Gail DaParma, who founded the nonprofit volunteer group Great Things in Jacksonville, was chosen by the Jacksonville Exchange Club’s committee to win the organization’s top award.

Halloween is on its way, and the Internet is full of food that is more nutritious than the typeical candy and other sweets so prevalent at this time of year. Many of these treats are not only for children but also for three sisters who decided to get together in the kitchen and cook.

For many years, homemaking and cooking have been important aspects of Elizabeth Renfroe’s life, and she has made a business out of preparing and selling flavored mixes. Called Elizabeth’s Gourmet Creations, she makes packages of seasonings and spices that customers can mix with sour cream, mayonnaise, or cream cheese in order to prepare dips for chips or raw vegetables. Also, she has a line of dessert mixes for making no-bake cheesecakes and dips for fruits or cookies and flavored bread-dipping oils. Any of the 41 varieties can be used to make seasoned crackers, too. Some of her mixes she buys prepackaged due to the cost of high-quality ingredients.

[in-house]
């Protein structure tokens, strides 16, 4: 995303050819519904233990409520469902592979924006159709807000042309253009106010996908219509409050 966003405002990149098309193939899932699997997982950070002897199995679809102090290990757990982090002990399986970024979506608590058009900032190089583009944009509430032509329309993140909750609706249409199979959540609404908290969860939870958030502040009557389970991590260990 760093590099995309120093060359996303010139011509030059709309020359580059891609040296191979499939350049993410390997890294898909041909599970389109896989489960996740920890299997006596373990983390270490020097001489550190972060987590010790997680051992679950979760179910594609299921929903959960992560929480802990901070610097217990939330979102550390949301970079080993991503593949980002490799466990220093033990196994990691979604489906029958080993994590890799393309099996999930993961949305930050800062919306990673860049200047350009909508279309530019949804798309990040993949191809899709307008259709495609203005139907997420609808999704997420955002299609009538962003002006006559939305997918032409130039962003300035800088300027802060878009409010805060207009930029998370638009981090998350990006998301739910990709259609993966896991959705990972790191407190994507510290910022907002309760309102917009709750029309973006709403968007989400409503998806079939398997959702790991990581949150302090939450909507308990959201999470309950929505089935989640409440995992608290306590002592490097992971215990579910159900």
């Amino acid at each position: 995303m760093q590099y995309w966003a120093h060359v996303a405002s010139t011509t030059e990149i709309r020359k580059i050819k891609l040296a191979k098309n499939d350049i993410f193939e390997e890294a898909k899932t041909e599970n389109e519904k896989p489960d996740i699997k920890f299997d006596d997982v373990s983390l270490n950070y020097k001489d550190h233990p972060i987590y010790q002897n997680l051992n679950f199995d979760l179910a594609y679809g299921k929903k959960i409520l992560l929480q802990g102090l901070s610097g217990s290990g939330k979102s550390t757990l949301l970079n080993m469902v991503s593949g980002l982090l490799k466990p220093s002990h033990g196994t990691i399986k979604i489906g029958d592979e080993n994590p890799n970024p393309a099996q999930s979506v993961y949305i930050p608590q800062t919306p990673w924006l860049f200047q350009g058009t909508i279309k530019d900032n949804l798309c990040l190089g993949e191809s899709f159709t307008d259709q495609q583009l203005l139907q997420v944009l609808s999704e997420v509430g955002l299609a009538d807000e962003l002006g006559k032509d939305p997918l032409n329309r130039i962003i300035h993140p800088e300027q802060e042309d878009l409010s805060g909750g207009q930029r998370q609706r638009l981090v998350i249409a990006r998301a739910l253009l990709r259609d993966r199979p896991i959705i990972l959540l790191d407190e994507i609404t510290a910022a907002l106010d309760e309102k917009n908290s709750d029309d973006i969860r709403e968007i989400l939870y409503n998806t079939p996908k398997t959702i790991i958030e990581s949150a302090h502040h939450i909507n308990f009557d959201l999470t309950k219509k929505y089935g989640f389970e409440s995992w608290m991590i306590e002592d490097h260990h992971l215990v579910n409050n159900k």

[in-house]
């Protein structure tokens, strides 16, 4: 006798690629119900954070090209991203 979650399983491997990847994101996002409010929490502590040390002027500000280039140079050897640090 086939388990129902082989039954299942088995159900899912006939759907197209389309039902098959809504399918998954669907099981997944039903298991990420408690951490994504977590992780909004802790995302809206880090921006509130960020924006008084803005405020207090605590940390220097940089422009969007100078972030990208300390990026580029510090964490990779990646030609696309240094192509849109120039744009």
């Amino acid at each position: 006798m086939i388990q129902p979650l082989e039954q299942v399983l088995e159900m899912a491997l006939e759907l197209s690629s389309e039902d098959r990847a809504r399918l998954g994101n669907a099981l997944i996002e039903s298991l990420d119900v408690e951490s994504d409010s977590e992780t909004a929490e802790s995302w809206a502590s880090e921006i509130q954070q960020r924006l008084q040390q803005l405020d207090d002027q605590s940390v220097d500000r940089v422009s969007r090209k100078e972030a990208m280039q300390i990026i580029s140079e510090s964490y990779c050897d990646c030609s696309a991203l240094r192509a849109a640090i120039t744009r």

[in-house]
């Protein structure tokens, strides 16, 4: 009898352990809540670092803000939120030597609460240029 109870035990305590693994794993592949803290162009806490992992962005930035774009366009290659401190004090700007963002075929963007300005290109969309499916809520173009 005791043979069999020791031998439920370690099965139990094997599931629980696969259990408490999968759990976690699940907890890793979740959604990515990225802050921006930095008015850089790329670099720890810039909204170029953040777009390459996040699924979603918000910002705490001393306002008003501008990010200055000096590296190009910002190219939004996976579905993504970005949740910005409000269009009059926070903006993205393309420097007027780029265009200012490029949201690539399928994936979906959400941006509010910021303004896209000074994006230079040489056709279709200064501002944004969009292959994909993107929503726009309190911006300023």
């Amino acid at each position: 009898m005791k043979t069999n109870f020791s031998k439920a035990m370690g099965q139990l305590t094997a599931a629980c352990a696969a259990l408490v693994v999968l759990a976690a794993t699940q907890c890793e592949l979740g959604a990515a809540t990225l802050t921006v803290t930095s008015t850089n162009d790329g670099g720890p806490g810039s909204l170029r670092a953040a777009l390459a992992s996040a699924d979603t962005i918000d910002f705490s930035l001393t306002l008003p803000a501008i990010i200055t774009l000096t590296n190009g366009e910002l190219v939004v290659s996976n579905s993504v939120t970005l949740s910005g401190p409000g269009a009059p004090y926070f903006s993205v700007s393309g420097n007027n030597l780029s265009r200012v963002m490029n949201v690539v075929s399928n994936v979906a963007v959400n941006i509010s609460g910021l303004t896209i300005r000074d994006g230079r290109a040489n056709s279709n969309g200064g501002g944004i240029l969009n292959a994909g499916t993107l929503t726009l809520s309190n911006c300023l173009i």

Longtime Ragland resident Anthony Soles has experience in the food industry he has accumulated over many years. He once worked at the Holiday Inn in Oxford and then ran TCT Ice Cream parlor in Ragland. His best customers were the 200 or so employees at Ragland Clay Products. He also fed them from a red food truck. Then, in 2008, the country’s recession eliminated much of the company’s workforce, which brought Chef T’s business to a stop.

As a mother and wife, Jessica Cobb said her family is her first priority.

“We still sit at the table for dinner,” she said. “Derek and I try to fit in date nights every now and then. We really enjoy concerts.”

The former Debra Harris has worked 25 years outside her home as a bookkeeper during her almost 45 year marriage to Sam Prichard.  She considers her current job, keeping her grandchildren, as the best yet.